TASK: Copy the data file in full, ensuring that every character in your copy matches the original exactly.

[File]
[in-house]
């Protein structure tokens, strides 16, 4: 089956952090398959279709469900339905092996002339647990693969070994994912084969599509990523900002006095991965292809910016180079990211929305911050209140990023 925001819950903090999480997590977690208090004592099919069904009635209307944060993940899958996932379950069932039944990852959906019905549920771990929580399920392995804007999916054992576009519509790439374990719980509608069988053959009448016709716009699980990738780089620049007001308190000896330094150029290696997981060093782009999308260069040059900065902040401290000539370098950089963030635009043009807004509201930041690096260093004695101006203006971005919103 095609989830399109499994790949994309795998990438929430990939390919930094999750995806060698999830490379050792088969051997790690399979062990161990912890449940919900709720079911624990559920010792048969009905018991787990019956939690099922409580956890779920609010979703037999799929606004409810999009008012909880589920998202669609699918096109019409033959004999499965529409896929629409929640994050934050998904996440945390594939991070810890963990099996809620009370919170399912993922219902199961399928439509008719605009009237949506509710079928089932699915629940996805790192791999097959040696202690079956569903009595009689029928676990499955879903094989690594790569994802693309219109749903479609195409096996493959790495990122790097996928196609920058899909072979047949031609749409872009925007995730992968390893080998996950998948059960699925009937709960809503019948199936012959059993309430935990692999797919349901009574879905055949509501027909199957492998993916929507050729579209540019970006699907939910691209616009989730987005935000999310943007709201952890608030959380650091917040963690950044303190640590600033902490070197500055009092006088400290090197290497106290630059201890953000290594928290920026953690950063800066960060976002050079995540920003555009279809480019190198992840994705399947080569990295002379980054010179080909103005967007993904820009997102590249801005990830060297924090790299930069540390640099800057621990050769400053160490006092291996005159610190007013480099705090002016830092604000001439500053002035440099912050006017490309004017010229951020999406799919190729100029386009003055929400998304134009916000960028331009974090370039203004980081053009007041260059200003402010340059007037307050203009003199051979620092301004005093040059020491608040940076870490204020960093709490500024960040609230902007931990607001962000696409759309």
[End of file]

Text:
[in-house]
């Protein structure tokens, strides 16, 4: 089956952090398959279709469900339905092996002339647990693969070994994912084969599509990523900002006095991965292809910016180079990211929305911050209140990023 925001819950903090999480997590977690208090004592099919069904009635209307944060993940899958996932379950069932039944990852959906019905549920771990929580399920392995804007999916054992576009519509790439374990719980509608069988053959009448016709716009699980990738780089620049007001308190000896330094150029290696997981060093782009999308260069040059900065902040401290000539370098950089963030635009043009807004509201930041690096260093004695101006203006971005919103 095609989830399109499994790949994309795998990438929430990939390919930094999750995806060698999830490379050792088969051997790690399979062990161990912890449940919900709720079911624990559920010792048969009905018991787990019956939690099922409580956890779920609010979703037999799929606004409810999009008012909880589920998202669609699918096109019409033959004999499965529409896929629409929640994050934050998904996440945390594939991070810890963990099996809620009370919170399912993922219902199961399928439509008719605009009237949506509710079928089932699915629940996805790192791999097959040696202690079956569903009595009689029928676990499955879903094989690594790569994802693309219109749903479609195409096996493959790495990122790097996928196609920058899909072979047949031609749409872009925007995730992968390893080998996950998948059960699925009937709960809503019948199936012959059993309430935990692999797919349901009574879905055949509501027909199957492998993916929507050729579209540019970006699907939910691209616009989730987005935000999310943007709201952890608030959380650091917040963690950044303190640590600033902490070197500055009092006088400290090197290497106290630059201890953000290594928290920026953690950063800066960060976002050079995540920003555009279809480019190198992840994705399947080569990295002379980054010179080909103005967007993904820009997102590249801005990830060297924090790299930069540390640099800057621990050769400053160490006092291996005159610190007013480099705090002016830092604000001439500053002035440099912050006017490309004017010229951020999406799919190729100029386009003055929400998304134009916000960028331009974090370039203004980081053009007041260059200003402010340059007037307050203009003199051979620092301004005093040059020491608040940076870490204020960093709490500024960040609230902007931990607001962000696409759309």